Romer concluded that understanding the causes of such persistent and ignificant growth-rate differences is crucially important, and started looking for an explanation.
Empirical and theoretical shortcomings As Romer noted, the dominant growth theory at the time – the Solow growth model, which received the Prize in Economic Sciences in 1987 – could explain many features of economic growth, but not large and persistent differences in growth rates. The Solow model predicts that poorer countries should grow faster and catch up with richer ones quite quickly, which is not what Figure 1 shows. In the model, an economy can grow by accumulating physical capital, for example machines or infrastructure, but capital-driven growth must peter out in the longer term; for any given technology, adding more capital yields less and less additional output. To allow for persistent long-run growth (and growth differences) in the model, the assumption has to be that, over time, labour becomes increasingly productive due to technological advances, although at varying rates for each country.
Therefore, the Solow model does not explain these trends, because changes in technology simply arrive exogenously from a “black box”.
A major breakthrough Romer’s biggest achievement was to open this black box and show how ideas for new goods and services – produced by new technologies – can be created in the market economy. He also demonstrated how such endogenous technological change can shape growth, and which policies are necessary for this process to work well. Romer’s contributions had a massive impact on the field of economics. His theoretical explanation laid the foundation for research on endogenous growth and the debates generated by his country-wise growth comparisons have ignited new and vibrant empirical research.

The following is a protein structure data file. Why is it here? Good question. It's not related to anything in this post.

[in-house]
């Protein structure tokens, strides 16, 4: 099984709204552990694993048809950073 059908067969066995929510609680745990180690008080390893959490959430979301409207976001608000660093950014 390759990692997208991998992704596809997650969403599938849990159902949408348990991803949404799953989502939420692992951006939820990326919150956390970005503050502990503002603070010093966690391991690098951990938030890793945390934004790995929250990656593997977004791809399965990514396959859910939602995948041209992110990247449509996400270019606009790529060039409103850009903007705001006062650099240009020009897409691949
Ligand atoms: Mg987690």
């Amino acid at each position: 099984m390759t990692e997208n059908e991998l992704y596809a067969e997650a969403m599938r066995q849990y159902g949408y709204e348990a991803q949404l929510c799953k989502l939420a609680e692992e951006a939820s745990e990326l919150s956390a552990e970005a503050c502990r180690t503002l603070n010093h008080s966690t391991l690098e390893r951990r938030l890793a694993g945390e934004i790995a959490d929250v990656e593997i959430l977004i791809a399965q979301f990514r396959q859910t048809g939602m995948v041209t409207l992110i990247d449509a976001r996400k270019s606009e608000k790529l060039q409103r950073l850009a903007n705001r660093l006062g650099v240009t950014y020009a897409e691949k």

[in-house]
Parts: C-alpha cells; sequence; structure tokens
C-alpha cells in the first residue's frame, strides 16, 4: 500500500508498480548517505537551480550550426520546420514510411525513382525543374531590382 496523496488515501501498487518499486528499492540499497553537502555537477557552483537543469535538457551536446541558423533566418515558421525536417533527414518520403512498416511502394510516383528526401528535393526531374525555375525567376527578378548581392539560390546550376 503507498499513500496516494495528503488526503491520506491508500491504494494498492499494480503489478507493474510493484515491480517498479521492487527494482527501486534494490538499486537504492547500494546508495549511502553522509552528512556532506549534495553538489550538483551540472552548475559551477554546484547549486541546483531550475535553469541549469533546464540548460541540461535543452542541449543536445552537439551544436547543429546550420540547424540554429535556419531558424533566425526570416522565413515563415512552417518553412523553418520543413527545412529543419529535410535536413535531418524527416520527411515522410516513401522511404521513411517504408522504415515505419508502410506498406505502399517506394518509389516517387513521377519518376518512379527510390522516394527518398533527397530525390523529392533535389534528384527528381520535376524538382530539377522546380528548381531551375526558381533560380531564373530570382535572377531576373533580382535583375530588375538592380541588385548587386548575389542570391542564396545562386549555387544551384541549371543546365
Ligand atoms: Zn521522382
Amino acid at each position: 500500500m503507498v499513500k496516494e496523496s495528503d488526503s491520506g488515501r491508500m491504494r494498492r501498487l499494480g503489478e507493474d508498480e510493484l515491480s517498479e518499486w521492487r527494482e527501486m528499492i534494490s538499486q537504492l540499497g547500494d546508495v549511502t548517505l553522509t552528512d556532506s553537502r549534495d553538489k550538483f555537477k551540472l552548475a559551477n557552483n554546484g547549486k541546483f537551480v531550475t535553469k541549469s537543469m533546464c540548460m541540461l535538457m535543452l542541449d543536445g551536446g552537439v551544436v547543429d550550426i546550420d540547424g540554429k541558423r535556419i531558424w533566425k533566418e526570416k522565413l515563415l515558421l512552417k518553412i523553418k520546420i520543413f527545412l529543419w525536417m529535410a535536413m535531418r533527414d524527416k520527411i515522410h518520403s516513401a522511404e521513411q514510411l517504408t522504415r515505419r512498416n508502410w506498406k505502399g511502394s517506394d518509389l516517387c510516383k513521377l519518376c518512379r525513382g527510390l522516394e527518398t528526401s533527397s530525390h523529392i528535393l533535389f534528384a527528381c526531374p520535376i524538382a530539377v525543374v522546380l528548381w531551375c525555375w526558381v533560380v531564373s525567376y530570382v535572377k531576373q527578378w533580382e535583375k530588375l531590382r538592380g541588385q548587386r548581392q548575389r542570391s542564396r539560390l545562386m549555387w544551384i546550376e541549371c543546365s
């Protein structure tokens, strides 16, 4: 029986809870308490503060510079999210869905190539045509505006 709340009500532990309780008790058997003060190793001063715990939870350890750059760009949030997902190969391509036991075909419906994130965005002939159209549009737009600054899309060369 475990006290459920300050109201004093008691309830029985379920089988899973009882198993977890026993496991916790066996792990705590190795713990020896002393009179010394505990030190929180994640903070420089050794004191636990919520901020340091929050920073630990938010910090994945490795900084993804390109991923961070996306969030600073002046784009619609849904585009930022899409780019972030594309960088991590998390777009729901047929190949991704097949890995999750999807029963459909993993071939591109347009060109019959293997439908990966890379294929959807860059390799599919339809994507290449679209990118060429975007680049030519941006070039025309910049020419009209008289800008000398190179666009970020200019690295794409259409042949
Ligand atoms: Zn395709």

What’s special about ideas-driven growth? To answer that question, we must understand how ideas are different to goods such as physical or human capital. Romer taught us to think about goods using two dimensions, as in Figure 2.
In the first dimension, physical and human capital are rival goods. If a particular machine, or a trained engineer, is used in one factory, the same machine or engineer cannot be used at the same time in another factory.
Ideas, on the other hand, are non-rival goods: one person or firm using an idea does not preclude others from using it too. In the second dimension, these goods may be excludable if institutions or regulations make it possible to prevent someone from using them. For some ideas, such as results from basic research, this is difficult or even impossible – think about mathematical insights like the Pythagorean Theorem For other ideas, however, users can be excluded through technical measures (such as encryption) or patent laws. Romer’s breakthrough article showed how the rivalry and excludability of ideas determine economic growth.
Romer believed that a market model for idea creation must allow for the fact that the production of new goods, which are based on ideas, usually has rapidly declining costs: the first blueprint has a large fixed cost, but replication/reproduction has small marginal costs. Such a cost structure requires that firms charge a markup, i.e. setting the price above the marginal cost, so they recoup the initial fixed cost. Firms must therefore have some monopoly power, which is only possible for sufficiently excludable ideas.